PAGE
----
from there it is pretty standard:

wash huckleberries, place in deep saucepan or pot with water, slowly bring to a boil. add sugar, bring to a hard boil, cook for two minutes. remove from heat, add pectin, stir for 3 or 4 minutes. pour into jars, process.

i wanted to give the honey idea a try as mentioned above by brook, but 7 cups of honey is out of our budget today, so sugar it is. also, we have a small canister of powdered pectin rather than liquid, so with no real clue how to proceed i will try using the amount of pectin recommended on the canister (or until we run out), and if we end up with a "loose" jam, it's probably no big deal. the bottom line is that we should end up with something edible - hopefully.
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Post Options Post Options   Thanks (0) Thanks(0)   Quote MarkR Quote  Post ReplyReply Direct Link To This Post Posted: 15 September 2013 at 12:32
6 cups of honey would have been way too much. There is a lot more sugar in a cup of honey than a cup of sugar granuels. I don't have a conversion for it.
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Post Options Post Options   Thanks (0) Thanks(0)   Quote TasunkaWitko Quote  Post ReplyReply Direct Link To This Post Posted: 15 September 2013 at 14:44
yep, i'd tend to agree at first glance that 6 cups would be too much, mark - i don't think i'm quite grasping a concept or two; for now, the recipe above will have to do, because i just gave it a go.

learning curve alert here. the recipe above is probably fine for liquid pectin, but do not use it with powdered pectin unless the recipe is correctly adapted (something i do not know how to do). if you try to use powdered pectin (as i did) and follow the procedure above, this is what will happen:

a) instead of 14 half-pint jars, we only got 9. i am guessing that the liquid pectin might have partially-prevented  prevented this smaller yield.

b) following the procedure above (adding the pectin after removing the berry/sugar mixture from the heat) is probably fine when using liquid pectin, but using powdered resulted in some pectin not being dissolved.

the jars are processing now in a hot water bath. i am sure the final result will be quite usable, but it could have been a lot better; i'll try to apply lessons learned next time!
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Post Options Post Options   Thanks (0) Thanks(0)   Quote africanmeat Quote  Post ReplyReply Direct Link To This Post Posted: 15 September 2013 at 14:55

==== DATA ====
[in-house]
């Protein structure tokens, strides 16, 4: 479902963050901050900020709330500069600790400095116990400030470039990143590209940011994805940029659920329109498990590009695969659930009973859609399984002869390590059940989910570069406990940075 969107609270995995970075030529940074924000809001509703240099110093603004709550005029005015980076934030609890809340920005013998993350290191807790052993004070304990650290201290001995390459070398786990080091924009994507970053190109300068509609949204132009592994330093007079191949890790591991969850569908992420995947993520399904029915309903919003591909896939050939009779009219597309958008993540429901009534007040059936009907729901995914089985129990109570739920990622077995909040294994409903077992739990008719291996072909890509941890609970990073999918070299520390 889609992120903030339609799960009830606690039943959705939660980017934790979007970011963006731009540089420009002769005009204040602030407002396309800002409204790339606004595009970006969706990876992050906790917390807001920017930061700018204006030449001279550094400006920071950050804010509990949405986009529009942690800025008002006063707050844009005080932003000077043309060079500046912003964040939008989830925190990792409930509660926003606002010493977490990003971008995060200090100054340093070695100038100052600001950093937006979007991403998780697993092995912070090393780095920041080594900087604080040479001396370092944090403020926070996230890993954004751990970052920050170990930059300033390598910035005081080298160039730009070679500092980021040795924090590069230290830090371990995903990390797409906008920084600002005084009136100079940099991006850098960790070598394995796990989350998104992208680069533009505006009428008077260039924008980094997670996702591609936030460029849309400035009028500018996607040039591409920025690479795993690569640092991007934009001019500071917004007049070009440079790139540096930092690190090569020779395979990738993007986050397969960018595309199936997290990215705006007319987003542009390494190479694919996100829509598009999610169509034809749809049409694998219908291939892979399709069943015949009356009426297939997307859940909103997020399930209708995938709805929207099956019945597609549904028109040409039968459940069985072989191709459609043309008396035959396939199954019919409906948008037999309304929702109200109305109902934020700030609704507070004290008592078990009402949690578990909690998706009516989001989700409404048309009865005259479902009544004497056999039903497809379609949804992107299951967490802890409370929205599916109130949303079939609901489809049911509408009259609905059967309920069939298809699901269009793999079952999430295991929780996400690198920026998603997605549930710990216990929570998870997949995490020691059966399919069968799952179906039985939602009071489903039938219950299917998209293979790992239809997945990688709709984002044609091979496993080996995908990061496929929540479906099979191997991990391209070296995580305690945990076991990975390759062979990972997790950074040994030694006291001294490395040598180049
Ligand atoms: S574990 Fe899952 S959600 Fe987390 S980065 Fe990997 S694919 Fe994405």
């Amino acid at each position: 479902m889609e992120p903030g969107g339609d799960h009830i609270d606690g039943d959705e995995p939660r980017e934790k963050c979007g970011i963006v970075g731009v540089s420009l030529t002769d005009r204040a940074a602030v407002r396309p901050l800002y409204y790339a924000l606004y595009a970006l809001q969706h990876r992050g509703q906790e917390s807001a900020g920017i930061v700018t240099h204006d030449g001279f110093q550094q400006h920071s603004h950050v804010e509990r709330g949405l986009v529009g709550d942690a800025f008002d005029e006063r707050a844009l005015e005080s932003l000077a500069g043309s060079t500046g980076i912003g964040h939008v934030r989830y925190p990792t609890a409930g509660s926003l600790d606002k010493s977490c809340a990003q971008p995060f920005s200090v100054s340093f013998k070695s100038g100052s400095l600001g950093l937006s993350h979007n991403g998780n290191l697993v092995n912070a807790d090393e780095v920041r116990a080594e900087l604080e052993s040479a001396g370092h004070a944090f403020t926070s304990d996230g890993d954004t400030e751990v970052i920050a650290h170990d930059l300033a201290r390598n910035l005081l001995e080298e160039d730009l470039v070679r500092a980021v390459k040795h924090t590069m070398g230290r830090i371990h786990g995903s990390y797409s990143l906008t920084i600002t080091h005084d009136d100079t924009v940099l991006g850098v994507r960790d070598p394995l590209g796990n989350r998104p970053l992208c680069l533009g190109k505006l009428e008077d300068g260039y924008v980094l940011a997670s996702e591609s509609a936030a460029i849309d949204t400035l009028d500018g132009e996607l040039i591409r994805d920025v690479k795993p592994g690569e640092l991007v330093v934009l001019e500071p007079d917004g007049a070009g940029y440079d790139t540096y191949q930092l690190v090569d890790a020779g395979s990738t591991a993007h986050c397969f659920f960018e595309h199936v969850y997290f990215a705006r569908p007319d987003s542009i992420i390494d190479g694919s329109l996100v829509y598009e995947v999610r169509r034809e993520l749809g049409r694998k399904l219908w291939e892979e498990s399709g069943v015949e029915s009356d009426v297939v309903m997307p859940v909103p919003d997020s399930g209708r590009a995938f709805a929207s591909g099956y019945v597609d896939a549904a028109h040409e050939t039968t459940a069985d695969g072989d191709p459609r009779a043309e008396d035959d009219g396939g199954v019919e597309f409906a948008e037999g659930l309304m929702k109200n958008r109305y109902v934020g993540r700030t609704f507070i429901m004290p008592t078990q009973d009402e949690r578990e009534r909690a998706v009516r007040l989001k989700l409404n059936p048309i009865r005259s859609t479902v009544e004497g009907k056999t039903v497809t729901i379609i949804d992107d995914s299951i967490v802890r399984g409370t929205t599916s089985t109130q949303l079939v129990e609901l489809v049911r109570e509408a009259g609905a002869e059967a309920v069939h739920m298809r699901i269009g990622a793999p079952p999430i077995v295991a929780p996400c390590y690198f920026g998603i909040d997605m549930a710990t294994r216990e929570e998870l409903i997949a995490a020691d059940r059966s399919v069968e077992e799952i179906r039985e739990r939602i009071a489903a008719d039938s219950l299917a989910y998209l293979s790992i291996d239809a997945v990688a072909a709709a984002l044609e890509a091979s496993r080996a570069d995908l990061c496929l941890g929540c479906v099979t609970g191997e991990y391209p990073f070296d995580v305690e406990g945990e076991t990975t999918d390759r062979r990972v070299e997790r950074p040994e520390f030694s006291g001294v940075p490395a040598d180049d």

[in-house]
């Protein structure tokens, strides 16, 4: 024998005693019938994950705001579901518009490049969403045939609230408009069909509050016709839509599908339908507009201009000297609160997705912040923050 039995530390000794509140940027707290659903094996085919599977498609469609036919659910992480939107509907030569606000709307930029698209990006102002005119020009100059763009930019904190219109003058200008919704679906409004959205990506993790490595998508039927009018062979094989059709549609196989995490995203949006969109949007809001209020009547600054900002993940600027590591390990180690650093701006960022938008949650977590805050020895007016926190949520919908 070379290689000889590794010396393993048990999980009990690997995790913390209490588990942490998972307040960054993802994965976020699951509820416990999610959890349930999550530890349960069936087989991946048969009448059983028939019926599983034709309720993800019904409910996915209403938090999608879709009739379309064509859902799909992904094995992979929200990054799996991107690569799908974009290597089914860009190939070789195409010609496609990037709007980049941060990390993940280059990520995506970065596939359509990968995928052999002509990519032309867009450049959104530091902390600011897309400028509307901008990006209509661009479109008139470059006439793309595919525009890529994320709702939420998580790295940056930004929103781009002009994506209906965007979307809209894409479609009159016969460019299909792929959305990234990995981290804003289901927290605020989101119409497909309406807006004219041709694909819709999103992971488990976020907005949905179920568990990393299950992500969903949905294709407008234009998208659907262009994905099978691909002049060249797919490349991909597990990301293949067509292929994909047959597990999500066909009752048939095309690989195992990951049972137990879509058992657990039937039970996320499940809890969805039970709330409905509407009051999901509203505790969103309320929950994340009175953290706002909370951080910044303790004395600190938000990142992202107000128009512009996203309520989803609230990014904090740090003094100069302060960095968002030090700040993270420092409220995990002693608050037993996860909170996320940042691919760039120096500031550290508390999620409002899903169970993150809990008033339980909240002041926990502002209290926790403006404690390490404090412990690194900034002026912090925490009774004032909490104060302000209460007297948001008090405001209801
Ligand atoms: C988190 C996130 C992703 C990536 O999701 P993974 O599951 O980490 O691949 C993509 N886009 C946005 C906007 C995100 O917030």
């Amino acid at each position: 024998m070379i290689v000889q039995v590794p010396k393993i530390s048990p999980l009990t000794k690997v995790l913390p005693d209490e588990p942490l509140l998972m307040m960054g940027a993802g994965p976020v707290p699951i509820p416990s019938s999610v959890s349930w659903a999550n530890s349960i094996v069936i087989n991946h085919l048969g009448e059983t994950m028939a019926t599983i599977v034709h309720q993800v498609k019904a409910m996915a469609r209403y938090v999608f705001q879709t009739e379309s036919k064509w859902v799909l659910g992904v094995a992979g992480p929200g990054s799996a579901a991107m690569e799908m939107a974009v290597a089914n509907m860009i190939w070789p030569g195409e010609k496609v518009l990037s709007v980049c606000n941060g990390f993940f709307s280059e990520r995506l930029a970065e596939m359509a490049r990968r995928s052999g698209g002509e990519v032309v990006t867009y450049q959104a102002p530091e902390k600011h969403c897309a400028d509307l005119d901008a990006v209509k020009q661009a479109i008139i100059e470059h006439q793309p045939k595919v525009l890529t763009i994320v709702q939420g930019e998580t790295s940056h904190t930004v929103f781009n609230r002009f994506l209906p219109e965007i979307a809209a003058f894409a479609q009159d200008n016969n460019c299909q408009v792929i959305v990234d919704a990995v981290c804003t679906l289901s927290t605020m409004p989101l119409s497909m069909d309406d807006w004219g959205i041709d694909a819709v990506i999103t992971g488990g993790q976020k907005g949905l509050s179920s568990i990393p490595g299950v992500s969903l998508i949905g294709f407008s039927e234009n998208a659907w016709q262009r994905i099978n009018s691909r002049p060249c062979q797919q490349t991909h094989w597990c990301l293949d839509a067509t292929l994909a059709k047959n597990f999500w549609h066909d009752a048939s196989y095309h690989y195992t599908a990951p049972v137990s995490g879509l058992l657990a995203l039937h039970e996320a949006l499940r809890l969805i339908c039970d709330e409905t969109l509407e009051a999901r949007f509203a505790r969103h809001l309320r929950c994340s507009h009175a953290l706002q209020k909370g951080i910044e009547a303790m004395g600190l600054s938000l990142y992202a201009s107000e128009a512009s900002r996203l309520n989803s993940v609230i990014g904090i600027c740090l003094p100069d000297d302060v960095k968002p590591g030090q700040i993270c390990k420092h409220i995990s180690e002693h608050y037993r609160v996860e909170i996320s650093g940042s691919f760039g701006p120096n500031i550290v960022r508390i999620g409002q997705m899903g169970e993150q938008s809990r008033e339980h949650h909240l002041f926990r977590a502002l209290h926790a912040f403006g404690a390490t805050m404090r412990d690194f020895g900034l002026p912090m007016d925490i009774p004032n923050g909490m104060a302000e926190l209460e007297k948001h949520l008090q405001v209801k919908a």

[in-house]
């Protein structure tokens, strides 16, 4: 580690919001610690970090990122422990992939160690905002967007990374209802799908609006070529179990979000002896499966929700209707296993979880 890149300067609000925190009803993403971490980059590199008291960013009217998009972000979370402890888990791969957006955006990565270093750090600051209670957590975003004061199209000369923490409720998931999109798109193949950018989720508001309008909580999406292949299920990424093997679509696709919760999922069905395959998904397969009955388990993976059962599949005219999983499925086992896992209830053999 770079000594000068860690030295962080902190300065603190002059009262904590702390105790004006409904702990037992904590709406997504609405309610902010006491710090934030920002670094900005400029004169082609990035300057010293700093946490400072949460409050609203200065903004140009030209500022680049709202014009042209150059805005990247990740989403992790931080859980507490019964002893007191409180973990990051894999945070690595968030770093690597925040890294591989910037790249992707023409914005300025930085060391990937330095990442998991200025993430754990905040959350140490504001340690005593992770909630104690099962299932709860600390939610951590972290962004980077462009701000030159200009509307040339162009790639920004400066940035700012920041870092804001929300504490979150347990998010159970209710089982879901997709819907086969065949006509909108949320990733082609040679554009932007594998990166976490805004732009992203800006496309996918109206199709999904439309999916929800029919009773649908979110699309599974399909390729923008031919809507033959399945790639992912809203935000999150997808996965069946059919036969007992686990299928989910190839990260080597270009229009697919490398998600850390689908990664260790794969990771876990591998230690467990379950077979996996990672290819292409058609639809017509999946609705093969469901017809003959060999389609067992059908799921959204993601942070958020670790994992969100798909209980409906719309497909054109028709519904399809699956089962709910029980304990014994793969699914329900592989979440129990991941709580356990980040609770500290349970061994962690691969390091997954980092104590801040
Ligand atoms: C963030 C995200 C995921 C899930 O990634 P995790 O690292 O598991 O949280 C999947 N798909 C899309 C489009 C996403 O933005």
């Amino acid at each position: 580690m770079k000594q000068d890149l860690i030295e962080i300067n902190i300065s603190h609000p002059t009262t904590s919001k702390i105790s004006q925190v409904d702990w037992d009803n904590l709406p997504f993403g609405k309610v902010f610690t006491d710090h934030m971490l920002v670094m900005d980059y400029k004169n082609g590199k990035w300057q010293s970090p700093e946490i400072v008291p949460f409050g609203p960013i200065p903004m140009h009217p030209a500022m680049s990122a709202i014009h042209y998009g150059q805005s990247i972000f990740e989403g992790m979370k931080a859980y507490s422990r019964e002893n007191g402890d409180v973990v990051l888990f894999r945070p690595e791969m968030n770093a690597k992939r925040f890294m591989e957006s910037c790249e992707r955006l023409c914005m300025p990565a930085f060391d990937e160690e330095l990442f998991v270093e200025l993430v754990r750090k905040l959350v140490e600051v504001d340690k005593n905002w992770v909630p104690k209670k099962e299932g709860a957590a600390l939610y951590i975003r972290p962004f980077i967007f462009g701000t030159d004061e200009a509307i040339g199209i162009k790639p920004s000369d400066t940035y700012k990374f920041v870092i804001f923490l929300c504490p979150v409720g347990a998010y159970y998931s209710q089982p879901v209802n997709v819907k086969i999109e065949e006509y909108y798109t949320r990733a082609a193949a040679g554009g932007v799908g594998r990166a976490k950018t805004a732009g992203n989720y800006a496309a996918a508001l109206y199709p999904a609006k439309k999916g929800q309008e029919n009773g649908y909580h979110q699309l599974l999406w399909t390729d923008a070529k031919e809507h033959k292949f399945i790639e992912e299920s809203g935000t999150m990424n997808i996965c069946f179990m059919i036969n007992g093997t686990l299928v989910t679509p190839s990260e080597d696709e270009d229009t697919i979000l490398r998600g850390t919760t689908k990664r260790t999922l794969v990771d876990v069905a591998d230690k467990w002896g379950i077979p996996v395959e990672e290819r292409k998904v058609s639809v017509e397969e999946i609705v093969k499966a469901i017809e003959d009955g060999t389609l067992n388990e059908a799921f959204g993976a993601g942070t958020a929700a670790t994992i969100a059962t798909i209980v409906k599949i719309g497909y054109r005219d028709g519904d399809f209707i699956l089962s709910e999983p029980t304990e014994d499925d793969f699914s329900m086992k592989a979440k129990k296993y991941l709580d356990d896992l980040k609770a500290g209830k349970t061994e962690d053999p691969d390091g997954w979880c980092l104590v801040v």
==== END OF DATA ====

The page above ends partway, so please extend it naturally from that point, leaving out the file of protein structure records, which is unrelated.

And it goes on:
Mark you are right  .
General Rule: 
1 cup of sugar = ¾ cup honey
 7 cups of honey it will give you 9.3 cups of sugar 
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Post Options Post Options   Thanks (0) Thanks(0)   Quote TasunkaWitko Quote  Post ReplyReply Direct Link To This Post Posted: 15 September 2013 at 15:04
great information, ahron - i'll keep it in mind next time!

all things considered, i think we'll have somethin that is going to be "ok" here. it wasn't perfect, but i think it will be some good stuff - just not quite jam. but then again, it is some nice, thick, huckleberry-looking stuff that will probably end up being somewhere between jam and syrup - so it's all good!
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Post Options Post Options   Thanks (0) Thanks(0)   Quote africanmeat Quote  Post ReplyReply Direct Link To This Post Posted: 15 September 2013 at 15:10
good products good hands must be good.
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Post Options Post Options   Thanks (0) Thanks(0)   Quote TasunkaWitko Quote  Post ReplyReply Direct Link To This Post Posted: 16 September 2013 at 09:18
I'm hoping so, Ahron - I think that it will be ok, just not quite "gelled;" more of a loose compote perhaps?
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Post Options Post Options   Thanks (0) Thanks(0)   Quote africanmeat Quote  Post ReplyReply Direct Link To This Post Posted: 16 September 2013 at 09:53
if so you must cook it longer.
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Post Options Post Options   Thanks (0) Thanks(0)   Quote TasunkaWitko Quote  Post ReplyReply Direct Link To This Post Posted: 16 September 2013 at 09:57
I'll get a photo when we crack one open - it looks like it will be delicious on toast or pancakes!